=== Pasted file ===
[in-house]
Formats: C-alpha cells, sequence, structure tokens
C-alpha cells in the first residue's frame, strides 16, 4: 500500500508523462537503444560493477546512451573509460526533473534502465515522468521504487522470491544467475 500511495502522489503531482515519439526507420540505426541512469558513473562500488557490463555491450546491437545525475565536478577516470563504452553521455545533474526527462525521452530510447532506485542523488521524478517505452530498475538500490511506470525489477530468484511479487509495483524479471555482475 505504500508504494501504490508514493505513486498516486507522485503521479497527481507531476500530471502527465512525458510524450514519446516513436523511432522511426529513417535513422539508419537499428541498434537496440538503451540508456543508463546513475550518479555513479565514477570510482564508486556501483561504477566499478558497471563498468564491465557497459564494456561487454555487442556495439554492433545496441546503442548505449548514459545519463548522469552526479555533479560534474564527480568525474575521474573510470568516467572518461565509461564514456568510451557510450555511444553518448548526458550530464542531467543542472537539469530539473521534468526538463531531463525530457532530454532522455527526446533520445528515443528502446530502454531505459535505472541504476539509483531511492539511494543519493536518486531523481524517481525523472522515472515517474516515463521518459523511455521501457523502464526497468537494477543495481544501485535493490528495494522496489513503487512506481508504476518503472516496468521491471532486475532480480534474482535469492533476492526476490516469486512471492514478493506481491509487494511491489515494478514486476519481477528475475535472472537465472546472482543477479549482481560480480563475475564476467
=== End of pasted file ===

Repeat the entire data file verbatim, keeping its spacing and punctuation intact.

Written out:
[in-house]
Formats: C-alpha cells, sequence, structure tokens
C-alpha cells in the first residue's frame, strides 16, 4: 500500500508523462537503444560493477546512451573509460526533473534502465515522468521504487522470491544467475 500511495502522489503531482515519439526507420540505426541512469558513473562500488557490463555491450546491437545525475565536478577516470563504452553521455545533474526527462525521452530510447532506485542523488521524478517505452530498475538500490511506470525489477530468484511479487509495483524479471555482475 505504500508504494501504490508514493505513486498516486507522485503521479497527481507531476500530471502527465512525458510524450514519446516513436523511432522511426529513417535513422539508419537499428541498434537496440538503451540508456543508463546513475550518479555513479565514477570510482564508486556501483561504477566499478558497471563498468564491465557497459564494456561487454555487442556495439554492433545496441546503442548505449548514459545519463548522469552526479555533479560534474564527480568525474575521474573510470568516467572518461565509461564514456568510451557510450555511444553518448548526458550530464542531467543542472537539469530539473521534468526538463531531463525530457532530454532522455527526446533520445528515443528502446530502454531505459535505472541504476539509483531511492539511494543519493536518486531523481524517481525523472522515472515517474516515463521518459523511455521501457523502464526497468537494477543495481544501485535493490528495494522496489513503487512506481508504476518503472516496468521491471532486475532480480534474482535469492533476492526476490516469486512471492514478493506481491509487494511491489515494478514486476519481477528475475535472472537465472546472482543477479549482481560480480563475475564476467